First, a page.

To see a full list of the packages installed in the base environment, use conda list. A small preview is provided below:

$ module load python/3.10-miniforge3
$ conda list

# packages in environment at /autofs/nccs-svm1_sw/summit/python/3.10/miniforge3/23.11.0:
#
# Name                    Version                   Build  Channel
_libgcc_mutex             0.1                 conda_forge    conda-forge
_openmp_mutex             4.5                       2_gnu    conda-forge
archspec                  0.2.2              pyhd8ed1ab_0    conda-forge
boltons                   23.1.1             pyhd8ed1ab_0    conda-forge
brotli-python             1.1.0           py310h9de49d8_1    conda-forge
bzip2                     1.0.8                ha17a0cc_5    conda-forge
c-ares                    1.24.0               ha17a0cc_0    conda-forge
ca-certificates           2023.11.17           h0f6029e_0    conda-forge
certifi                   2023.11.17         pyhd8ed1ab_0    conda-forge
.
.
.
$ module load python
$ conda list

# packages in environment at /sw/andes/python/3.7/anaconda-base:
#
# Name                    Version                   Build  Channel
_ipyw_jlab_nb_ext_conf    0.1.0                    py37_0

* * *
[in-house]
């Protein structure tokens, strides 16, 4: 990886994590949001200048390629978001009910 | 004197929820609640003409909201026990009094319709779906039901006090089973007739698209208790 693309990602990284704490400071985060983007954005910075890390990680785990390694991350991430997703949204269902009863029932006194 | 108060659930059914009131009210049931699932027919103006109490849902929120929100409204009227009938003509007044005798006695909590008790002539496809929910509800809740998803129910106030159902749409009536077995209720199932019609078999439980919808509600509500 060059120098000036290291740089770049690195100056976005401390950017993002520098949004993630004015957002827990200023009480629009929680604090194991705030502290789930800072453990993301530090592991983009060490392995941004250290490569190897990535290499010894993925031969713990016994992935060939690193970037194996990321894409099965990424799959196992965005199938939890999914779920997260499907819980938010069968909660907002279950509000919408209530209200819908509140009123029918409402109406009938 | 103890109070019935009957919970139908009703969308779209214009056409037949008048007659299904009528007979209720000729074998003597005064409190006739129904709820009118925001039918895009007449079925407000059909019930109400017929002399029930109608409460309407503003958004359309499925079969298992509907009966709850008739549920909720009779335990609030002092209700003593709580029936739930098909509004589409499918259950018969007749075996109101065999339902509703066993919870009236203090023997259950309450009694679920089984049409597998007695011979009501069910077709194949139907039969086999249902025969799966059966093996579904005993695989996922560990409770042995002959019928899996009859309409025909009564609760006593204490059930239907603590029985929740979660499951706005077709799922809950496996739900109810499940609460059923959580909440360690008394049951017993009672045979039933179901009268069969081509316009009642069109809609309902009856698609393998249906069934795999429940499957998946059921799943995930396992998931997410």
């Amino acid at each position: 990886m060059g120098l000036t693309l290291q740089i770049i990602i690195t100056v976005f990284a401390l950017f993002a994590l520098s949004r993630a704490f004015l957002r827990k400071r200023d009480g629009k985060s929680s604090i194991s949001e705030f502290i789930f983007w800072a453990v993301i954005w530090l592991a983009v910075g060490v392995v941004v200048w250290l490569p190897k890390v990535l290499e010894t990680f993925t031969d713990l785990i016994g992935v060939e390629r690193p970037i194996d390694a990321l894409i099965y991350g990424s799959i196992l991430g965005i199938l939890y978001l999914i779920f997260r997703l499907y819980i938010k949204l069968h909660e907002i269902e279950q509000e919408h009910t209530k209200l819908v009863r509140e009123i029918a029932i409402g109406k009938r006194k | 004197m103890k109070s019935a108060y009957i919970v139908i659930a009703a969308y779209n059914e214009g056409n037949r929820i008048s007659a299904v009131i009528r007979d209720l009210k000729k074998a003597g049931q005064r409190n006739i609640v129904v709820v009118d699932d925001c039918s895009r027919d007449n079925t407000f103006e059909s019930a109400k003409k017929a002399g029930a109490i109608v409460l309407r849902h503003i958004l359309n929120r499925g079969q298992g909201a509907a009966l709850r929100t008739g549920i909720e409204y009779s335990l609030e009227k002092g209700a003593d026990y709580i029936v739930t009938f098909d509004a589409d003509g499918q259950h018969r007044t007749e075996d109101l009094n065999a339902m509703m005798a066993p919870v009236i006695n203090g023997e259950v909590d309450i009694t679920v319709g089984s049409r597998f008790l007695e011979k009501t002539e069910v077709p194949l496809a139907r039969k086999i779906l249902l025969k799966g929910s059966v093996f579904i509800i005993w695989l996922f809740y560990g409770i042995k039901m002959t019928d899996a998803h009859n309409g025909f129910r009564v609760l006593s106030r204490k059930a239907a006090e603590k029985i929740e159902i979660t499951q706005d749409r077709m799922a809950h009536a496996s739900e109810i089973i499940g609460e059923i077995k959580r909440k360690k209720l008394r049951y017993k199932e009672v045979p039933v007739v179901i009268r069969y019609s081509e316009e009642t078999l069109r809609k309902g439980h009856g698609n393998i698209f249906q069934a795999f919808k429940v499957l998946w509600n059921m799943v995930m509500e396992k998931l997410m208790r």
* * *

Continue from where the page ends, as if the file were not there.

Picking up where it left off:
_libgcc_mutex             0.1                        main
absl-py                   0.11.0                   pypi_0    pypi
alabaster                 0.7.12                   py37_0
anaconda                  2020.02                  py37_0
anaconda-client           1.7.2                    py37_0
anaconda-navigator        1.9.12                   py37_0
anaconda-project          0.8.4                      py_0
argh                      0.26.2                   py37_0
.
.
.
$ module load python/3.10-miniforge3
$ conda list

# packages in environment at /autofs/nccs-svm1_sw/frontier/python/3.10/miniforge3/23.11.0:
#
# Name                    Version                   Build  Channel
_libgcc_mutex             0.1                 conda_forge    conda-forge
_openmp_mutex             4.5                       2_gnu    conda-forge
archspec                  0.2.2              pyhd8ed1ab_0    conda-forge
boltons                   23.1.1             pyhd8ed1ab_0    conda-forge
brotli-python             1.1.0           py310hc6cd4ac_1    conda-forge
bzip2                     1.0.8                hd590300_5    conda-forge
c-ares                    1.24.0               hd590300_0    conda-forge
ca-certificates           2023.11.17           hbcca054_0    conda-forge
certifi                   2023.11.17         pyhd8ed1ab_0    conda-forge
.
.
.

Warning